Federal Reserve Board building on Constitution Avenue is pictured in Washington, U.S., March 19, 2019.
Federal Reserve Board building on Constitution Avenue is pictured in Washington, U.S., March 19, 2019. Reuters / LEAH MILLIS

More G10 central banks raised interest rates in June than in any month for at least two decades, Reuters calculations showed, and with inflation at multi-decade highs, the pace of policy-tightening is unlikely to let up in the second half of 2022.

Central banks overseeing seven of the 10 most heavily traded currencies delivered 350 basis points of rate hikes between them last month - nearly half the total 775 bps administered by policymakers across the group this year to date.

While the U.S. Federal Reserve lifted rates 75 bps to a range of 1.5%-1.75%, its biggest single move since 1994, Switzerland stunned markets with a 50 bps hike in borrowing costs, matching moves by Australia, Sweden, Norway and Canada.

These countries are still far behind the emerging market central banks which mostly initiated rate hike cycles last year. But they are moving fast.

Already in July, the Reserve Bank of Australia has delivered a 50 bps rate increase. On July 21, the European Central Bank will deliver its first rate hike since 2011 and the Fed is widely expected to go with another 75 bps at its July 26-27 meeting.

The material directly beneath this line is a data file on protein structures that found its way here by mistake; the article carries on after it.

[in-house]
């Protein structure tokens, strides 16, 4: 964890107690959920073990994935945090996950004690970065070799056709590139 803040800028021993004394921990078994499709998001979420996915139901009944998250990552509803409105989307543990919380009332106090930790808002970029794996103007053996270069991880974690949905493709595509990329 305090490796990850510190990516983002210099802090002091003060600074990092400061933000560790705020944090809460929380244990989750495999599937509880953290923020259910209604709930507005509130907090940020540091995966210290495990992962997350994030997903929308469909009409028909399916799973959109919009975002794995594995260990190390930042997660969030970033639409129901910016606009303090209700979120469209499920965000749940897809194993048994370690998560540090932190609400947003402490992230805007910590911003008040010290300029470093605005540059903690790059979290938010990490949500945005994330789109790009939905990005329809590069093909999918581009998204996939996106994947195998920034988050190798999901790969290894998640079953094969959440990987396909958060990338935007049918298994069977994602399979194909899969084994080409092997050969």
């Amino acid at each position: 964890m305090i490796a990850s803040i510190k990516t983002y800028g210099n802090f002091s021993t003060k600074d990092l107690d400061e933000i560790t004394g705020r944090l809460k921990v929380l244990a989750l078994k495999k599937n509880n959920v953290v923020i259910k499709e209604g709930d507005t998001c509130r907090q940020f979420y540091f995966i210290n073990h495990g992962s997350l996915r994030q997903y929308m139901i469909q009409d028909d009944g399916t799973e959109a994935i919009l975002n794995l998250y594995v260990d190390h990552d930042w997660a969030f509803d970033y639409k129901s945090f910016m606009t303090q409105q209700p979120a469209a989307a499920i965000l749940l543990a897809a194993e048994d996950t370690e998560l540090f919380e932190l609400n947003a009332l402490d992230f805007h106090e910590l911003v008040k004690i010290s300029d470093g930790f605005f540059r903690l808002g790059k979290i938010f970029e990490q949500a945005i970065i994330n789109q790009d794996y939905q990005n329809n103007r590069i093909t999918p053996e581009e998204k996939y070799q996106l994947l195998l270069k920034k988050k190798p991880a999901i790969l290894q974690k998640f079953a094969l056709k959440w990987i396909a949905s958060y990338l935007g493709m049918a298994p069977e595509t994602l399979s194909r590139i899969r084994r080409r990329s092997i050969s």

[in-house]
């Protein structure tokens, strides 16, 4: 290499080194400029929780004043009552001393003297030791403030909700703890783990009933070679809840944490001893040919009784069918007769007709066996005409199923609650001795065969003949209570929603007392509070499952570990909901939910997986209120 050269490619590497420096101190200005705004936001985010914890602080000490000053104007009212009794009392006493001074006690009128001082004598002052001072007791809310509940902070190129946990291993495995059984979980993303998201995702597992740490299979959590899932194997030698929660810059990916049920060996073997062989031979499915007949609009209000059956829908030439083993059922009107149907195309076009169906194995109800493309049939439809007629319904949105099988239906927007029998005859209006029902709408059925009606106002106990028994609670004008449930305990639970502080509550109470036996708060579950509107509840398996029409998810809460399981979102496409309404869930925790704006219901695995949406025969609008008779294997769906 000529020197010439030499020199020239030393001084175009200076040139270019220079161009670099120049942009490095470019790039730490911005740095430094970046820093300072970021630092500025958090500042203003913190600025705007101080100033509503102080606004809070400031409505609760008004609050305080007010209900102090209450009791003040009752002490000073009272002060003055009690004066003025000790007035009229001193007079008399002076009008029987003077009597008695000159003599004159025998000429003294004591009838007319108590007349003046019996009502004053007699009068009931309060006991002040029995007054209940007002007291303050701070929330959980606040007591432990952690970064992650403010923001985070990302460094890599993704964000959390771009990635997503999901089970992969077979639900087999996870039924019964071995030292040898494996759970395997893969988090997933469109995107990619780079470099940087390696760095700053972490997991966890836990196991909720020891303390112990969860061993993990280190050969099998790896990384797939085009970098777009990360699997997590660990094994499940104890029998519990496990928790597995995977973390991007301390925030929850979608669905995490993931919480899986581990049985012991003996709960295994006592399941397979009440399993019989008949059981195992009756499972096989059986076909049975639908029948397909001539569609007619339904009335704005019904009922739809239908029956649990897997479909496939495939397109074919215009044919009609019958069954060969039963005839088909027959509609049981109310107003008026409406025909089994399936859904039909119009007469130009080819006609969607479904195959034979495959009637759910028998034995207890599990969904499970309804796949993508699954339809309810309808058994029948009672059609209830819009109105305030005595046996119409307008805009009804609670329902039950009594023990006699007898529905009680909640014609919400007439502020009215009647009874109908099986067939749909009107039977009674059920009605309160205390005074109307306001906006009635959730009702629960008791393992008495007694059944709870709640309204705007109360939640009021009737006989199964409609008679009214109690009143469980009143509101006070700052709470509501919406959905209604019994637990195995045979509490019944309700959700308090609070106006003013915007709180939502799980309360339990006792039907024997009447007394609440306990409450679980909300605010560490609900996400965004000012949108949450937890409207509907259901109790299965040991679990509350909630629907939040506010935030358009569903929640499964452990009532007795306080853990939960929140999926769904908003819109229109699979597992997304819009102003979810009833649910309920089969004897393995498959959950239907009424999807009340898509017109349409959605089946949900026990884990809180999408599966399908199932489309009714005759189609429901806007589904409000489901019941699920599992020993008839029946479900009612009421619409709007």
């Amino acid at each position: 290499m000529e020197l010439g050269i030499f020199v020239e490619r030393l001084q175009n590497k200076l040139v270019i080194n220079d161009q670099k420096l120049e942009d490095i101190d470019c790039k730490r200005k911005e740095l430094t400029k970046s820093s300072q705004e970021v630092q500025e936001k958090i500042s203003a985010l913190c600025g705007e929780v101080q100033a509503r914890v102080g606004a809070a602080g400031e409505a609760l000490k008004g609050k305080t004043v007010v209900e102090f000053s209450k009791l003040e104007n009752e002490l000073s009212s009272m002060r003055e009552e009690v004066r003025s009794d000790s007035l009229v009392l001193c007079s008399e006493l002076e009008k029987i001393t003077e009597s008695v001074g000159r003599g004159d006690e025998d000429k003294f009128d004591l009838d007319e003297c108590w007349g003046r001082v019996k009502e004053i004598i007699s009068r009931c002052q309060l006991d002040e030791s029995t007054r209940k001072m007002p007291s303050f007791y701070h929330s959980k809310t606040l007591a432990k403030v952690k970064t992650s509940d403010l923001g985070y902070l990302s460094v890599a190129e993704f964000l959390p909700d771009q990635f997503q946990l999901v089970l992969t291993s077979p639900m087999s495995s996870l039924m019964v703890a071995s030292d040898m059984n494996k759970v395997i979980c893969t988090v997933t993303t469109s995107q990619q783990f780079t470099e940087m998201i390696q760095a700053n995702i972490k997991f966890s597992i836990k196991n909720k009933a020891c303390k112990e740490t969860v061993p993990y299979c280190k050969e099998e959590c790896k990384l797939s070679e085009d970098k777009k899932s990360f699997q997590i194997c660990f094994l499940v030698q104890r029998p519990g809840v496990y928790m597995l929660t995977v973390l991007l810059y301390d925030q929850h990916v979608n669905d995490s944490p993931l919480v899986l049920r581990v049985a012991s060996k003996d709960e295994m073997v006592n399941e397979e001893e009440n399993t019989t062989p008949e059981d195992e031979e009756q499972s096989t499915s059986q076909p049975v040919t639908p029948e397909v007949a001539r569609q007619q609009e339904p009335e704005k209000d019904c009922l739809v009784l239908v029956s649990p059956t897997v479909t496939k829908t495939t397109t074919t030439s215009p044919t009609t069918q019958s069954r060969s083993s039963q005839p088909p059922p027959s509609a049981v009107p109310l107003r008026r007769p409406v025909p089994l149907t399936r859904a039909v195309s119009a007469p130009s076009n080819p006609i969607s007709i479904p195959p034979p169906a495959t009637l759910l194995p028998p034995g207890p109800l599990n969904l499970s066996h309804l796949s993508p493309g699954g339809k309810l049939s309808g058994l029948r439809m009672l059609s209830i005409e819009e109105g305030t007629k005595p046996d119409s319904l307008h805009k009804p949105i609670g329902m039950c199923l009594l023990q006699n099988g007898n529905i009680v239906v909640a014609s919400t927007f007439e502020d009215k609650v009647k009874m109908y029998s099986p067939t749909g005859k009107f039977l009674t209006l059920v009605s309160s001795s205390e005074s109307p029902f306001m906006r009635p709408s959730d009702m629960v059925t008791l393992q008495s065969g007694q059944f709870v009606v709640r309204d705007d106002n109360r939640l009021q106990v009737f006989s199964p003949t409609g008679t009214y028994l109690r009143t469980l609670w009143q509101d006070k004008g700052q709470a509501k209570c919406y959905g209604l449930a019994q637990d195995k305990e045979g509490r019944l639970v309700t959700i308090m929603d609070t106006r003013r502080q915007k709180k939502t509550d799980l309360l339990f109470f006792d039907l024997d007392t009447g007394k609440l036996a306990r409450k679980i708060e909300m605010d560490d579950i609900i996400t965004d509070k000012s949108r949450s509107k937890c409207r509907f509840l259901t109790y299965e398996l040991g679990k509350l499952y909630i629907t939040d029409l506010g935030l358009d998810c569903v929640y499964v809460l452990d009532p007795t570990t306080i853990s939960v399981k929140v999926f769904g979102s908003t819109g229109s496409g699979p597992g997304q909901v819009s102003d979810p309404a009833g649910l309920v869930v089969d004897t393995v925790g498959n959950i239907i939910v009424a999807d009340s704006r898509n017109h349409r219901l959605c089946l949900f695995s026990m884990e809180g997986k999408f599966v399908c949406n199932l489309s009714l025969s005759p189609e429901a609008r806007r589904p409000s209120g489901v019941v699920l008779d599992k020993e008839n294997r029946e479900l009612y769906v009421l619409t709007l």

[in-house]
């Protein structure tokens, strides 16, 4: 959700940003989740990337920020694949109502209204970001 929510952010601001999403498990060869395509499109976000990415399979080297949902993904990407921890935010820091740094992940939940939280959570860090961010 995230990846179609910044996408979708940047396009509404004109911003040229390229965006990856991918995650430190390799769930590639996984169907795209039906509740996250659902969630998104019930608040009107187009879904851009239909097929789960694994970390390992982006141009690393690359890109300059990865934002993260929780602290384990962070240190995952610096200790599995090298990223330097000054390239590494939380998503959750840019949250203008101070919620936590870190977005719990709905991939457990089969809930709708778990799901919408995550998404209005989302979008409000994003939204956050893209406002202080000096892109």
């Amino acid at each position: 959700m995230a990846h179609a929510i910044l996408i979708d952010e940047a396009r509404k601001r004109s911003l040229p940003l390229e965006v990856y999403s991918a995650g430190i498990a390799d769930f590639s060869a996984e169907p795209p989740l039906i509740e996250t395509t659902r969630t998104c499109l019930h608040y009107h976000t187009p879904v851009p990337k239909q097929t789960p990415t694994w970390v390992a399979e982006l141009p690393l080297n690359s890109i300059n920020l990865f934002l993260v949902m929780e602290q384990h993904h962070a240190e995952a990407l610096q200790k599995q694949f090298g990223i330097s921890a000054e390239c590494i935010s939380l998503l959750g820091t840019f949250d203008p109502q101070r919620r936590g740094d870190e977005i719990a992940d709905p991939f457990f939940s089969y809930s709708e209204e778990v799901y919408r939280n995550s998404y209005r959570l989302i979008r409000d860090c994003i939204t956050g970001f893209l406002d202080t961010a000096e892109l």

"The Fed seems on autopilot to get to 3.5% and the ECB similarly is on autopilot to get rates to positive levels," said Alex Brazier deputy head of the BlackRock Investment Institute.

But U.S. rates at 3.5% "will have the effect of seriously slowing the economy, so after that it will have to change course", Brazier added.



The task of squaring that circle between avoiding a hard-landing on growth and reining in inflation - now in double-digits in many countries - is hardest for developing nations.

Emerging economies for the most part were quick off the mark in their battle against inflation, raising rates well before developed peers began to do so.

Many continue to lift borrowing costs but the situation poses risks. With inflation failing to peak as expected in the first six months of the year, "hiking fatigue" may set in, warned Luis Oganes, JPMorgan's head of Global Macro Research.

"Those central banks will face the question of what is the least they can hike in the second half to anchor inflation expectations without pushing their economies into recession," Oganes said.



In May, as it became clear that the Russia-Ukraine conflict - and the ensuing inflationary shocks - would last longer than anticipated, 12 central banks from a group of 18 big developing economies raised rates. Eight more followed in June.

In total, emerging market central banks have raised interest rates by 4,415 bps year-to-date, compared to 2,745 bps for the whole of 2021, calculations show.

"Ironically, even though emerging markets tightened much earlier and more forcefully, inflation may not fall as quickly as in developed markets if food inflation continues to rise," said Manik Narain, head of emerging markets strategy at UBS.

"In this respect the biggest growth/inflation tradeoff is likely being faced in emerging markets, not the U.S.."